When Superman was inducted into the Hall as one of the "pioneers" subjected to my televisiological studies, he was brought in as a Multi-dimensional.  Basically all of the Supermen from the many TV dimensions are of the same basic character even if their Kryptonian telegenetic composition varies.  (It's Toobworld Central policy that all Tooniverse characters - no matter the style of the artwork - are still the same person.)

But with Jimmy Olsen, we're only taking into account the first one seen on TV, played by Jack Larson.  There are a LOT of variations in character for Superman's Pal across the greater TV Universe.  And as far as telegenetic stock, it has gone so far afield that he's black in Comix Toobworld DC-2.  Although it should be pointed out that Jimmy Olsen in Supergirl's Toobworld has the best chance for inclusion in the Hall as another incarnation of the "cub reporter".  So far he's only appeared on 'Supergirl' but he could cross the vortex and wind up in the "Arrowverse" - the alternate Toobworld officially known by Toobworld Central under its designation of Comix Toobworld DC-1.

The Jimmy Olsen of Comix Toobworld DC-3 - which currently only houses 'Lois & Clark' - may not have looked like the Jimmy Olsen of Earth Prime-Time in his youth, but when he was preternaturally aged he looked exactly like Toobworld's Jimmy Olsen by that point in his life.  (Both timelines are askew from each other.)  Yet it's highly unlikely he'll ever see the inside of the Hall unless he buys a ticket....

After the series ended and before he was last seen in that quick cameo for the Amex blipvert, much of Jimmy Olsen's life remains "unseen on TV" and open to speculation.  But this is what Toobworld Central has accepted as its own personal canon, knowing full well it goes against the established life of Olsen in the Comic Book Universe and other metafictional universes.

There's a reason why so many people in the main Toobworld know that Superman's secret identity was as mild-mannered reporter Clark Kent in Metropolis.  It's because Jimmy Olsen spilled the beans.

I've written about this plenty of times in the past so that I'm hoping you are all ardent followers of this blog and will not be surprised by the news: In the main Toobworld, Superman is dead. 

Quick recap - Superman used his body to shield two Chicago gangsters named Ray Luca and Pauli Taglia from an atomic blast when they tried to hide out in the middle of a Nevada A-bomb test site.  They were unharmed, thanks to Superman, but his usually impenetrable skin was permeated with microscopic grains of green kryptonite which had been under the surface of the desert where the atomic bomb was detonated.  It was a fatal dose and Superman died of the radiation poisoning within weeks.

But before he died, Superman told his pal Jimmy everything about himself, all of the secrets - including his Terran identity as Clark Kent - in order for his history and the memory of Kyrpton to live on after he was gone.  

Jimmy didn't take the news well......

One might think that this was something Superman should have told the woman he loved, but I guess he was convinced that it would have been cruel to subject her to watch him die as she transcribed his dictation.  Not that Jimmy fared any better......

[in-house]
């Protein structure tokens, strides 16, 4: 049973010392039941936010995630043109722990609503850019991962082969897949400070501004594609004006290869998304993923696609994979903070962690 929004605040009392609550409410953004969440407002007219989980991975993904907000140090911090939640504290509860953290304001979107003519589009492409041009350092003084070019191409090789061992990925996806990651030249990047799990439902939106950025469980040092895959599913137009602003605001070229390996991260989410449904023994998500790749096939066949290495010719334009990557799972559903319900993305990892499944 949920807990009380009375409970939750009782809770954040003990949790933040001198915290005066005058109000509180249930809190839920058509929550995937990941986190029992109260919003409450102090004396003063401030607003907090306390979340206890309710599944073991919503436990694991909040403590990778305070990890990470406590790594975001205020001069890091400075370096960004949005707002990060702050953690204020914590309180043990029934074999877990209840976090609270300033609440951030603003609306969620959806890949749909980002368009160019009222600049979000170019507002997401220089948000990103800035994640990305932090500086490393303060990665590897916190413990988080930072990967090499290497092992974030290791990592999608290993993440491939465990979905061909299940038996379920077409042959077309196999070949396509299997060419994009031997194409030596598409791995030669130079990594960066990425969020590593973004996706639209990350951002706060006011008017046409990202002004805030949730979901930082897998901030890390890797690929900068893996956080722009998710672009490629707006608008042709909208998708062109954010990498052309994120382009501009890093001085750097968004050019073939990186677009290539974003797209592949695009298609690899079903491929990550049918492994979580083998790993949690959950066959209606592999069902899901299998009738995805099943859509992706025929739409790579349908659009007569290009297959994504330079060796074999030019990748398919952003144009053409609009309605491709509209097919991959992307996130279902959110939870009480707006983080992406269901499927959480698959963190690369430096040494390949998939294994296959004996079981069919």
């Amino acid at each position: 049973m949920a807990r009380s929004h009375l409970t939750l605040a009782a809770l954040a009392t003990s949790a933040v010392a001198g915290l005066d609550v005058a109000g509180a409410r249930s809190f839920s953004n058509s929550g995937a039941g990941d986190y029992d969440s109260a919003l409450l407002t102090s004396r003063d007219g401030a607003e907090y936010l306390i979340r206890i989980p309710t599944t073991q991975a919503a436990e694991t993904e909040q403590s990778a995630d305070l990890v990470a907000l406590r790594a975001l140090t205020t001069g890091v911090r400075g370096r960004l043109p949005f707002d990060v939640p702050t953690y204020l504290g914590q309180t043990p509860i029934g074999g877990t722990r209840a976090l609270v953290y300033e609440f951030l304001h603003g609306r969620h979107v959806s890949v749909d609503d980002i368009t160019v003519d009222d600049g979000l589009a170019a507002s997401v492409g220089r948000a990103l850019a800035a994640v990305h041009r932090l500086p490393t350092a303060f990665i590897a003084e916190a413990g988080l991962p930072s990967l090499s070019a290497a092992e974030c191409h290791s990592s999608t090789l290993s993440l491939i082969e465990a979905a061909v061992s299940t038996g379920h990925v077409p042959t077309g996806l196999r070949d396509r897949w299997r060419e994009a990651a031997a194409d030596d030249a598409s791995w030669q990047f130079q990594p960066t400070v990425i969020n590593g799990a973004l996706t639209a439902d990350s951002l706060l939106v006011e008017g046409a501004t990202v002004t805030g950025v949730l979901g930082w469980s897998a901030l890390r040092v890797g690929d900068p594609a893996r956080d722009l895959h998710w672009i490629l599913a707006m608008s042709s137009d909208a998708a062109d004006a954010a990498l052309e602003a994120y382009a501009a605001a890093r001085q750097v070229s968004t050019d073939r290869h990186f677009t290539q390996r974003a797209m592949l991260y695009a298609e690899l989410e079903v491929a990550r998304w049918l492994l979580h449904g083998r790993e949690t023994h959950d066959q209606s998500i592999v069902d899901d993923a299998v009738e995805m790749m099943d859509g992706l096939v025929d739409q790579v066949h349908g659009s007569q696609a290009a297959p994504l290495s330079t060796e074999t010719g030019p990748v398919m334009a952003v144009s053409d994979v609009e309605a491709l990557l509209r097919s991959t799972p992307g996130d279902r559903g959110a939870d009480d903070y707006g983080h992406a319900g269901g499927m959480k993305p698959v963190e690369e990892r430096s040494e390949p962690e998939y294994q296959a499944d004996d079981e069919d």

Jimmy published Superman's biography after the Man of Steel died, perhaps with the assistance of UNReel, the shadow ops group which keeps the public from believing the Truth about some of Toobworld's greatest heroes.  From this incredible revelation came the comic books, the movies, the TV shows - anything that might later cause a Zonk in the dialogue references from other TV shows.  It's how Jerry knew "Jor-El" was the name of Superman's father, which he used as his bank password.  And any money made from those sales which would have been due to Superman's estate were donated to the foundation started by Jimmy and Lois in his memory - the Kent Foundation.

Other than that, it's anybody's guess as to what happened to Jimmy Olsen, but I like to think that some of those small roles played by Jack Larson on later TV shows were actually Jimmy Olsen despite the difference in names.  I think he was working undercover for a story at the Daily Planet - still out in the streets, working the beat, even though he was more than likely the Editor-In-Chief of the paper by the time we saw him just leaving the Daily Planet in that Amex commercial.

There are a couple of Wish-Craft moments in Jimmy's life which I can't prove but I just like them.  One, he accompanied Superman when he took the trip in the TARDIS with the First Incarnation of the Doctor and his granddaughter "Susan" in order to find a planet where the Kandorians could be released from their glass bottle prison.  (The Kandorians descendants were later seen in an episode of 'The Twilight Zone' - "The Little People".)

Two - Jimmy Olsen had grown up with another Jimmy - James B.W. Bevis.  They even adopted the same clothing style which they continued long after graduating.  (From another 'Twilight Zone' episode - "Mr. Bevis'.  Mr. Bevis had his own run-in with the Doctor: while touring England after he retired, Bevis had to go to the hospital in Leadworth.  After stripping down for the examination, the Eleventh Doctor stole his clothes.)

Like I said, I can't prove it, but it's just some fun conjecture.....

I wanted to make Jimmy related to Mrs. Olson from over one hundred Folger's Coffee blipverts, but as you can see from the superimposed caption on this one, she spelled her name differently.  (I was hoping to make her his aunt by marriage.)

One doesn't like to let go of people in our lives, even the fictional ones, but it has to be accepted that by this point in Toobworld time, James Bartholomew Olsen has passed away... probably around the same time as Jack Larson (2015).

Hopefully this little tribute will keep that memory of him alive for somebody out there.....


'The Adventures of Superman'
'Crime Story'
'Stamp Day For Superman'
American Express commercial
'Lois & Clark: The New Adventures of Superman'
'Law & Order: Trial By Jury'
Folger's Coffee commercial
'Doctor Who'
'The Twilight Zone'